The first two people that we hired are still with us, six years later. They have a bigger tenure than two of my co-founders. So what does it mean for someone like that to stay with us for six years? And what kind of growth opportunities are we providing? What kind of skills are we building that helps them either transition into a more traditional workforce or do more fulfilling work as a part of LeadGenius? So that’s something that we spent a lot of time thinking about. And initially, the idea was, “How can we transition these people into a regular workforce?” Six years later, I don’t think that that’s going to happen. The digital work is here to stay. It’s not just part-time work anymore. So we’ve spent a lot of time thinking about this career path for digital workers. And we have implemented that into our own systems, as I said, as the first two people to have worked with us are still with us in very senior positions. We developed this tiered model where you start out as a researcher, then you start helping other people, and you get to climb the virtual corporate ladder and become one of the top dogs if you put in good work. And so far it has been the right thing to do, and we have been supporting other crowd-sourcing businesses to include similar principles into their business practices as well.

There is this organization called Good Work Code that has actually codified some of the ideas that we initially started with. And we’ve been talking about how every organization that is doing any kind of crowd-related work or any kind of AI work needs to be a signer of the Good Work Code to make sure that the people are being treated fairly. It’s about making a positive impact, not just about giving money.

[Tweet “It’s about making a positive impact, not just about giving money. – @prayagn”]

[Devin]: Right. And you’re one of the first and largest organizations to sign on to the Good Work Code, correct?

[Prayag]: When we first signed it, we were the largest organization. I think now Lyft has signed it if I’m not wrong. So the tail winds are here. It’s exciting times.

[Devin]: Yeah, absolutely. And one of the things I love most about LeadGenius and the work you do is that you really do put the people that work as researchers at the center of your business, coupled with the customers that you’re working with. And to me, that is something that many organizations are looking at more, especially as we move from the social contract of jobs to more distributed forms of work. And making sure that we can move away from talk of the future of work in abstract terms, but rather think about the people that are being affected by it. That is why we’re hoping to use technology to augment our talk today because we have actually brought in four LeadGenius researchers via Google Hangout to share a little bit of their experiences with us today.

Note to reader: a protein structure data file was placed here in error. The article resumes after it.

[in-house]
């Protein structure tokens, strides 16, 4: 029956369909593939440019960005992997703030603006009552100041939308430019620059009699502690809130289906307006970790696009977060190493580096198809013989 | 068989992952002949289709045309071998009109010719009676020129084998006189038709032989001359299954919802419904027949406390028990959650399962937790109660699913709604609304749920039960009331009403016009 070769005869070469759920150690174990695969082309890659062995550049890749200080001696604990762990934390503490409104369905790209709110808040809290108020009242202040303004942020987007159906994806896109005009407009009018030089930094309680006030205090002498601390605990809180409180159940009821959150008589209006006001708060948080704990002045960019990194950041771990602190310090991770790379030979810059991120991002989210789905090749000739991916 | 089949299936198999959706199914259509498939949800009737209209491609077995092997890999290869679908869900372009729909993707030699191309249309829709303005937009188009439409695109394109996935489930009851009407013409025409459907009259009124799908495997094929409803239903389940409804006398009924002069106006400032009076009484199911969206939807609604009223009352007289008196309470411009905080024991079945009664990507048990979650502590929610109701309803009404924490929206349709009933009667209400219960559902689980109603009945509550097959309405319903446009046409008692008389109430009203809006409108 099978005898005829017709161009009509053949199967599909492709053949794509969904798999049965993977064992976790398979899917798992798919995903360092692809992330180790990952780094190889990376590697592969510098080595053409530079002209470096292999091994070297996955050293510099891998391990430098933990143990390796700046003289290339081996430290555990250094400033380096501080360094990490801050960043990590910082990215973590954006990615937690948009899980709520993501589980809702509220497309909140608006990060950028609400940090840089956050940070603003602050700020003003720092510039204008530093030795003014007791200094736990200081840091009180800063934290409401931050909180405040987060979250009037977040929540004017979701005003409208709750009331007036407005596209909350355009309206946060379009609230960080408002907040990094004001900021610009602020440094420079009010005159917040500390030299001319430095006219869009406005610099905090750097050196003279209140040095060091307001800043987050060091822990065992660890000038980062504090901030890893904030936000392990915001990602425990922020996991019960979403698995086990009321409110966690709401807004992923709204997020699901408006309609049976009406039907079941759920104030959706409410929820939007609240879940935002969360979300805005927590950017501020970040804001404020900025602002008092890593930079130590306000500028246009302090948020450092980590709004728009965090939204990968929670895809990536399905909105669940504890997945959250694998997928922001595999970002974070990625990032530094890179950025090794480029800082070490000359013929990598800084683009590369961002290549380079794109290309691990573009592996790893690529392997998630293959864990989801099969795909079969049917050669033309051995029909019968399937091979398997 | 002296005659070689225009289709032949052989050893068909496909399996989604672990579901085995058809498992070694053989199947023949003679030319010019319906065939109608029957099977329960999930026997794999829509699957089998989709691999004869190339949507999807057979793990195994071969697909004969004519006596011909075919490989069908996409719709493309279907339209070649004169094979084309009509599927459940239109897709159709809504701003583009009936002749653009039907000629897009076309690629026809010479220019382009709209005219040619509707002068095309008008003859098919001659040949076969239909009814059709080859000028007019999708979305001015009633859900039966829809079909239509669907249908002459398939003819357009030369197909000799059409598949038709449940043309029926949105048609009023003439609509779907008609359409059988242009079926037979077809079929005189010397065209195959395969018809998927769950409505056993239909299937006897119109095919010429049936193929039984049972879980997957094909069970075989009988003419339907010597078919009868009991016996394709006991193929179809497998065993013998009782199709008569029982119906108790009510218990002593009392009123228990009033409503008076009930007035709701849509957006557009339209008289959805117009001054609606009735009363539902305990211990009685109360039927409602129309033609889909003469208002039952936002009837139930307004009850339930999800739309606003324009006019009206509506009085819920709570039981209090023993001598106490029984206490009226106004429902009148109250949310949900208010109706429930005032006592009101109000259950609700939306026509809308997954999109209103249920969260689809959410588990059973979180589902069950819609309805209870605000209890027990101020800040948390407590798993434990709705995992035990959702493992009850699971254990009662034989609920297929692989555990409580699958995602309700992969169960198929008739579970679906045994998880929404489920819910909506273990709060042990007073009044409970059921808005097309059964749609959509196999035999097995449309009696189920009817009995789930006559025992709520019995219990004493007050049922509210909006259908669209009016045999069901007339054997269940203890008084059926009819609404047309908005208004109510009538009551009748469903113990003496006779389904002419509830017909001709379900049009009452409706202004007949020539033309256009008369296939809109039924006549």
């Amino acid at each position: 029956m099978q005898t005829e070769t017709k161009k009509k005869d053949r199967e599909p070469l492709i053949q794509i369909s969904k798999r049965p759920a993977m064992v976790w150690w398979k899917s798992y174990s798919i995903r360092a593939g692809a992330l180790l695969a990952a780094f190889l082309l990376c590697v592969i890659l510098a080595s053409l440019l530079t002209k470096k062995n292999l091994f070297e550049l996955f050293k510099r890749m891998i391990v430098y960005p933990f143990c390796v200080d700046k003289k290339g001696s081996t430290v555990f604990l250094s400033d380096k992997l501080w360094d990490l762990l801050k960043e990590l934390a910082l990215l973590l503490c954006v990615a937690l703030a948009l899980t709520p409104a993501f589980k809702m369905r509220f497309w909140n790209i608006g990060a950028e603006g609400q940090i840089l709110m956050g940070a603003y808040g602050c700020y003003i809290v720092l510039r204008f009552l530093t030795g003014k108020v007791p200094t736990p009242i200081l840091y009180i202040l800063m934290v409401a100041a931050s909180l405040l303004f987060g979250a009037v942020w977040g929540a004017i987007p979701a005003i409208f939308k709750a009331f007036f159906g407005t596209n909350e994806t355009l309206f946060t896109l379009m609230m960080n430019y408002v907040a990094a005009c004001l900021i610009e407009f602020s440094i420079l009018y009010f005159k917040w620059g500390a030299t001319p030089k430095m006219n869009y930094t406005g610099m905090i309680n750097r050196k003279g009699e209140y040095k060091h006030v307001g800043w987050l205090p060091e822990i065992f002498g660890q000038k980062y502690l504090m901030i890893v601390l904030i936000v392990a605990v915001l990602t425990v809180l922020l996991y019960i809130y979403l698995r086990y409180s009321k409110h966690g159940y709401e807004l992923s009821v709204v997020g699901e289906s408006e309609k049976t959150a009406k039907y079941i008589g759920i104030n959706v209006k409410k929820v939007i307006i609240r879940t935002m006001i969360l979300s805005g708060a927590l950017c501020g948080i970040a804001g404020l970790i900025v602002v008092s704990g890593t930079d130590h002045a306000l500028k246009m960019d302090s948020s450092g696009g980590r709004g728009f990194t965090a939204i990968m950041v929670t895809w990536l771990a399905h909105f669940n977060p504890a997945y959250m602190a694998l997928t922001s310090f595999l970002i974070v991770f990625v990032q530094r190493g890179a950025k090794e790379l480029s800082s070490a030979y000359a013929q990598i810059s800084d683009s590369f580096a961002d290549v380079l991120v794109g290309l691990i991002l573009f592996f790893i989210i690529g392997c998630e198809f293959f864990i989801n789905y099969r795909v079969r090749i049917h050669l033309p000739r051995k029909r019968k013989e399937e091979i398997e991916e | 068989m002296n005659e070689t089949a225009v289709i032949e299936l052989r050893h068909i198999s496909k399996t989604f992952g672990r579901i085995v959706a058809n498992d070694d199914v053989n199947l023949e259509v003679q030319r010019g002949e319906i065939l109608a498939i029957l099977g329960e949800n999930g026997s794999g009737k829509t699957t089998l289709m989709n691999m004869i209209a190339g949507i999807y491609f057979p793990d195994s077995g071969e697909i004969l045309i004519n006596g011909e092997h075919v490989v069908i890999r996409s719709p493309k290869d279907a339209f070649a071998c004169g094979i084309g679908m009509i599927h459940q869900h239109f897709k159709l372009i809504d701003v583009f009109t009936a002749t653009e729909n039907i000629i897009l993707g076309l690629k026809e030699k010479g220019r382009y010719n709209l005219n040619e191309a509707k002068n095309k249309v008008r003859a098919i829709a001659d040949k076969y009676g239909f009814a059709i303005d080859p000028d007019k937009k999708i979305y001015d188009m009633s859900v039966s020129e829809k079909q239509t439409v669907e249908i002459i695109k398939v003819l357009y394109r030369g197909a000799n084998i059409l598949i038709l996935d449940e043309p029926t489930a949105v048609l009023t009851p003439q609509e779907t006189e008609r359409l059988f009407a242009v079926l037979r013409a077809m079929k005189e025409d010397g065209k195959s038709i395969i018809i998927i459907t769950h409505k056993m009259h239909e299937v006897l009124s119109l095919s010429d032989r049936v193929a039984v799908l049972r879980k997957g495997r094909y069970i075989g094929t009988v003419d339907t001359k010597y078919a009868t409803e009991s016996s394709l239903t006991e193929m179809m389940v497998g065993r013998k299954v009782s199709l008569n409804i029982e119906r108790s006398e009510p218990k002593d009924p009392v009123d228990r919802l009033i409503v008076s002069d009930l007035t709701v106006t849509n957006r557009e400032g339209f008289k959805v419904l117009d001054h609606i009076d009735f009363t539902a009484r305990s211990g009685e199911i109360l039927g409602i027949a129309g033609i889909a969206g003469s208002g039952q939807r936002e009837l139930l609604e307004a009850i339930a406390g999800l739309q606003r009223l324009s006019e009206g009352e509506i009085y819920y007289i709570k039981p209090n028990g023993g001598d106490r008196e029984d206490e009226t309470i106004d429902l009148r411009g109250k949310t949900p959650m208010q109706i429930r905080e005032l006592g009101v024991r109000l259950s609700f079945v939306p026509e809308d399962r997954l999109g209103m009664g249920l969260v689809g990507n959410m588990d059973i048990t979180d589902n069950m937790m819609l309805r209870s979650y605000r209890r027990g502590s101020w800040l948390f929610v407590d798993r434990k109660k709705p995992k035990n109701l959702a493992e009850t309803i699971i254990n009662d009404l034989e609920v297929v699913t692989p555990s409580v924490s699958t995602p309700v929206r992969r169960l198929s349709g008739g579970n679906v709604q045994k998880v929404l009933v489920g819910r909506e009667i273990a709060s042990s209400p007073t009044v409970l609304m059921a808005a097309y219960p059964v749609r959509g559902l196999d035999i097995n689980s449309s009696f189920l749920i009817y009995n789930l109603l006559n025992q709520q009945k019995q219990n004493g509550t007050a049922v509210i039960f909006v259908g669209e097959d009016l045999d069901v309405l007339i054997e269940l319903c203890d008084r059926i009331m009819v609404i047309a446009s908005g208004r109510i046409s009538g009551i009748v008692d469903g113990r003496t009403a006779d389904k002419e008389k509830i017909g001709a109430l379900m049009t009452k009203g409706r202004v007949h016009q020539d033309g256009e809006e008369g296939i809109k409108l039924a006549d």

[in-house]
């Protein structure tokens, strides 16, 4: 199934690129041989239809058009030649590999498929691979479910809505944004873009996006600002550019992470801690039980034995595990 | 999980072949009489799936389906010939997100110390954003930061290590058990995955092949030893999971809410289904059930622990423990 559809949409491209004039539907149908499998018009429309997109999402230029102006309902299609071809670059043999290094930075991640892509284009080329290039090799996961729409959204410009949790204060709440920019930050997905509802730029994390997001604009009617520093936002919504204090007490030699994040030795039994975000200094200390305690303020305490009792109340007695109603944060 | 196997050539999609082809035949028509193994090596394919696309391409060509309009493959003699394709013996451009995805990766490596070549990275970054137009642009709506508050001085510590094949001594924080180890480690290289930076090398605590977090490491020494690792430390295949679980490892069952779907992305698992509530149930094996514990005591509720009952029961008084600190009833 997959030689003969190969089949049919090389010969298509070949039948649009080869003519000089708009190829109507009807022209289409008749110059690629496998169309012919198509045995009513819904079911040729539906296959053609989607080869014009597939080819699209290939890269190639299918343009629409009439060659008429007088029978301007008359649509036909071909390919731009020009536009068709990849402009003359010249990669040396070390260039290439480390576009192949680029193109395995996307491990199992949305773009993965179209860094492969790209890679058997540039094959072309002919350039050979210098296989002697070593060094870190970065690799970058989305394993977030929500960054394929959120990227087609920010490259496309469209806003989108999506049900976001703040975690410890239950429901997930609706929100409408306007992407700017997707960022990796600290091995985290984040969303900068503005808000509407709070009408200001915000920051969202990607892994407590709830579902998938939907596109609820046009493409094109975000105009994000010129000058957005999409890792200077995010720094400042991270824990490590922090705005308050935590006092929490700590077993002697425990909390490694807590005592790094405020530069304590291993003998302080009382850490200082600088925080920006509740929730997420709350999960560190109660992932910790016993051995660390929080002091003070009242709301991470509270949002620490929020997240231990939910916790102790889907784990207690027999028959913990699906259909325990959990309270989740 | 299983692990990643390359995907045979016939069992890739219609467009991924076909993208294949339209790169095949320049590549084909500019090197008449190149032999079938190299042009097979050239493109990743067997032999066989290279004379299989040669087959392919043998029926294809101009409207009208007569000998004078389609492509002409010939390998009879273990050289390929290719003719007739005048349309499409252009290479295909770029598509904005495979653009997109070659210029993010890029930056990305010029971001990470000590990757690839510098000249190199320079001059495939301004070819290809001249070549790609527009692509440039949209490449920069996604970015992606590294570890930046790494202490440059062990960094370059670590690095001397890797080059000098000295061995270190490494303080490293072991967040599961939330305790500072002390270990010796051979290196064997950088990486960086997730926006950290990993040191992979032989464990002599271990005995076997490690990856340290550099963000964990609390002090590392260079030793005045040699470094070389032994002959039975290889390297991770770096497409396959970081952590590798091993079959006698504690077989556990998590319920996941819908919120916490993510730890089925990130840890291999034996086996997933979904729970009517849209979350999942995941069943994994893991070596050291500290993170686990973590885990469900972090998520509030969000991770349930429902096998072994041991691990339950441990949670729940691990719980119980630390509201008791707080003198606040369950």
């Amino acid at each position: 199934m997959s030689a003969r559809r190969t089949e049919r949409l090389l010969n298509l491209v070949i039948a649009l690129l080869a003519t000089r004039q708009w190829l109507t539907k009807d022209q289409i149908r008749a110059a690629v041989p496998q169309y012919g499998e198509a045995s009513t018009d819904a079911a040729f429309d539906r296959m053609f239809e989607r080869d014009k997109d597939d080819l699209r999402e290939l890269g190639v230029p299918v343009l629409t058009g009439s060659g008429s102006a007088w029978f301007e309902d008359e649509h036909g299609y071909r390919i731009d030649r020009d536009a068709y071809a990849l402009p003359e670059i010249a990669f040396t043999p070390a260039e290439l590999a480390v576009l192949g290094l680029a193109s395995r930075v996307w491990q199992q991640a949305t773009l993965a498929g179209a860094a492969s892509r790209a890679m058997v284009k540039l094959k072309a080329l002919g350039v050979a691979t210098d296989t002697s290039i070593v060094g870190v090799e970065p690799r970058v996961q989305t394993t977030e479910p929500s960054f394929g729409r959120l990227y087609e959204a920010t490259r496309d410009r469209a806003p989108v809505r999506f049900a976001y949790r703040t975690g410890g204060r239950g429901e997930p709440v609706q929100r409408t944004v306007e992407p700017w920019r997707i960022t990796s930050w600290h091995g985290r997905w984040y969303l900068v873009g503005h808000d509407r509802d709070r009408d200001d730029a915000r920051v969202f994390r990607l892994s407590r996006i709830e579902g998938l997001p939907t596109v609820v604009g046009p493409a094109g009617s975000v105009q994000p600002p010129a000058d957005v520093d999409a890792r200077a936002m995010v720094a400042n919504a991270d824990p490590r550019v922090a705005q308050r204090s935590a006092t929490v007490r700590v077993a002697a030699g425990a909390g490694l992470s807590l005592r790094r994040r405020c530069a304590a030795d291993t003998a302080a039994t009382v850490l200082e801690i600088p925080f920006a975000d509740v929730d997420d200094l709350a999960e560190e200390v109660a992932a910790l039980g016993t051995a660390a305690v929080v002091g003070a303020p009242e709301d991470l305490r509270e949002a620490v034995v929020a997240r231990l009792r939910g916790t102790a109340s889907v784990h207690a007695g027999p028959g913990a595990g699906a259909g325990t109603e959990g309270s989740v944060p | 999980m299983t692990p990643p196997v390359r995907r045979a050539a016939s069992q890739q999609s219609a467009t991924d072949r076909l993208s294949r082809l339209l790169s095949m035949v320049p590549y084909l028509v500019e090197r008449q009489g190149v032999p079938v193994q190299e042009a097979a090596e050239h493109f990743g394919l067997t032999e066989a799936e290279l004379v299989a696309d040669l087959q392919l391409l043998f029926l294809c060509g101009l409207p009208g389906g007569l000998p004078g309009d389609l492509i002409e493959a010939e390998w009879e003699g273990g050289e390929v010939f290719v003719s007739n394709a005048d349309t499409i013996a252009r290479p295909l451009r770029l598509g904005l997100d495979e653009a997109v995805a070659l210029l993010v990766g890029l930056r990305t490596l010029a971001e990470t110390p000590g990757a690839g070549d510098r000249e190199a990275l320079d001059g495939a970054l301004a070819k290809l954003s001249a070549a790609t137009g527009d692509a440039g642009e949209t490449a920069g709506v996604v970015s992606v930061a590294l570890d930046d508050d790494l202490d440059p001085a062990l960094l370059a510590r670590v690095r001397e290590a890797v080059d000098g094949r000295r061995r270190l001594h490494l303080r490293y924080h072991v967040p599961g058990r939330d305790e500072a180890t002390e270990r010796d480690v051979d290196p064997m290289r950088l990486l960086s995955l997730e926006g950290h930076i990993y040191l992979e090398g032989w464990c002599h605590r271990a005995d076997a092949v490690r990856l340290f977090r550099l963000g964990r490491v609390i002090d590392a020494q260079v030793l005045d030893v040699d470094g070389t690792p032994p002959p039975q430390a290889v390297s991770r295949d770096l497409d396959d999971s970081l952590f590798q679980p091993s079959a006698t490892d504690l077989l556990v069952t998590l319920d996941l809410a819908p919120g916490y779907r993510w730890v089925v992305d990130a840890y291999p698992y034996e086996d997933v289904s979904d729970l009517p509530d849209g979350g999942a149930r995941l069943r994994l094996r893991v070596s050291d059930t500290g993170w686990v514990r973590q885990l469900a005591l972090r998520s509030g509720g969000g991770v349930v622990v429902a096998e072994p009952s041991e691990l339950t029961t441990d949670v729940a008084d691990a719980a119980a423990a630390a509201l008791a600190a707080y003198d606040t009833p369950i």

So, here are four of the LeadGenius researchers from all around the globe. We have Kirk Radway from Jamaica, Christina Tinc from Romania, Shilpi Kumari from India, and Wills Ong’esa from Kenya. So, we have a couple questions for each of them so we can hear a little bit more about their experience working as digital workers. We’ll start with Wills. So, Wills, how did you find out about LeadGenius and what were you doing before you started working for LeadGenius? Just a little bit about your background.

[Wills Ong’esa, Kenya]: Okay. First of all, before I was working at LeadGenius, I was a trader, trading in crafts. I was dealing in soapstone, which is a white rock that is curved, wooden carvings, art, and paintings in a tourist market in a city called Kisumu, which is a lakeside city here in Kenya. And now I’m in Nairobi, which is the capital. So, while I was trading, this was my student job, because at the same time, I was taking classes. And there was this one time I was traveling to my village for stock and I ran into two international travelers, a couple who were also heading to my village. So we were talking and getting to know each other and I told them that the village is where we going has the soapstone, the art that is being carved, and also where we have the quarry. So, I said , “Oh, you can also come and see my village.” And it was good to talk with them. They asked me what I was doing. We asked each other about life. And they asked me how hopeful I was now that I had just graduated. And I told them, “I’m hopeful, but not very hopeful because we don’t have many job opportunities in my country.” And they asked me, “How about working online?” And they informed me about all of the opportunities to work online.

[Devin]: Right. So really it was word of mouth how you learned about this opportunity?

[Wills]: Yes.